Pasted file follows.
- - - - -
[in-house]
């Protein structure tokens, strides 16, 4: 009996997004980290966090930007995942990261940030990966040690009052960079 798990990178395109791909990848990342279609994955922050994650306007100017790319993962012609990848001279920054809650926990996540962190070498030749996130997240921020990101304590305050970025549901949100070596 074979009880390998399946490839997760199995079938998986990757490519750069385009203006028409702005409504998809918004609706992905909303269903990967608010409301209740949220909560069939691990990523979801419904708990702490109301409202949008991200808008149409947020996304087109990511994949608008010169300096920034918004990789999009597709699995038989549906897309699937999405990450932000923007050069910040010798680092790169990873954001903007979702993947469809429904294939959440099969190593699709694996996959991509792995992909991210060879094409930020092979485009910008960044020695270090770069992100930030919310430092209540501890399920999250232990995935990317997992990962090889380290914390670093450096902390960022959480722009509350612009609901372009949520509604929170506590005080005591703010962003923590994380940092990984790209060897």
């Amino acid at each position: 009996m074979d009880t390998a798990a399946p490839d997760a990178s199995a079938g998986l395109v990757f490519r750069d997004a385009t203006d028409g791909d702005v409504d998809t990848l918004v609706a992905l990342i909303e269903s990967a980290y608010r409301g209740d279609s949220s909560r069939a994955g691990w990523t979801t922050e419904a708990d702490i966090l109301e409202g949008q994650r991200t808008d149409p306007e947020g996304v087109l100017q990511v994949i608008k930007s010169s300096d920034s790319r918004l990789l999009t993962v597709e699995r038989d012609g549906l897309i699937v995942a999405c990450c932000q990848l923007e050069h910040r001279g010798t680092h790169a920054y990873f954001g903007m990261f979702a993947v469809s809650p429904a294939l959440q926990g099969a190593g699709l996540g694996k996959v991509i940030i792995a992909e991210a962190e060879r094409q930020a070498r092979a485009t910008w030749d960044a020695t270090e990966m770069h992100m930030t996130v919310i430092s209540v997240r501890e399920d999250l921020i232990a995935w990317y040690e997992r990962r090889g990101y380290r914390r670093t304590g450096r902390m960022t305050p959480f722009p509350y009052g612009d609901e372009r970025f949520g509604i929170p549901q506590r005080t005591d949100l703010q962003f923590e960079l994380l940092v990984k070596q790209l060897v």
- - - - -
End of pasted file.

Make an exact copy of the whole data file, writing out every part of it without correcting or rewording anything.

[in-house]
């Protein structure tokens, strides 16, 4: 009996997004980290966090930007995942990261940030990966040690009052960079 798990990178395109791909990848990342279609994955922050994650306007100017790319993962012609990848001279920054809650926990996540962190070498030749996130997240921020990101304590305050970025549901949100070596 074979009880390998399946490839997760199995079938998986990757490519750069385009203006028409702005409504998809918004609706992905909303269903990967608010409301209740949220909560069939691990990523979801419904708990702490109301409202949008991200808008149409947020996304087109990511994949608008010169300096920034918004990789999009597709699995038989549906897309699937999405990450932000923007050069910040010798680092790169990873954001903007979702993947469809429904294939959440099969190593699709694996996959991509792995992909991210060879094409930020092979485009910008960044020695270090770069992100930030919310430092209540501890399920999250232990995935990317997992990962090889380290914390670093450096902390960022959480722009509350612009609901372009949520509604929170506590005080005591703010962003923590994380940092990984790209060897």
């Amino acid at each position: 009996m074979d009880t390998a798990a399946p490839d997760a990178s199995a079938g998986l395109v990757f490519r750069d997004a385009t203006d028409g791909d702005v409504d998809t990848l918004v609706a992905l990342i909303e269903s990967a980290y608010r409301g209740d279609s949220s909560r069939a994955g691990w990523t979801t922050e419904a708990d702490i966090l109301e409202g949008q994650r991200t808008d149409p306007e947020g996304v087109l100017q990511v994949i608008k930007s010169s300096d920034s790319r918004l990789l999009t993962v597709e699995r038989d012609g549906l897309i699937v995942a999405c990450c932000q990848l923007e050069h910040r001279g010798t680092h790169a920054y990873f954001g903007m990261f979702a993947v469809s809650p429904a294939l959440q926990g099969a190593g699709l996540g694996k996959v991509i940030i792995a992909e991210a962190e060879r094409q930020a070498r092979a485009t910008w030749d960044a020695t270090e990966m770069h992100m930030t996130v919310i430092s209540v997240r501890e399920d999250l921020i232990a995935w990317y040690e997992r990962r090889g990101y380290r914390r670093t304590g450096r902390m960022t305050p959480f722009p509350y009052g612009d609901e372009r970025f949520g509604i929170p549901q506590r005080t005591d949100l703010q962003f923590e960079l994380l940092v990984k070596q790209l060897v």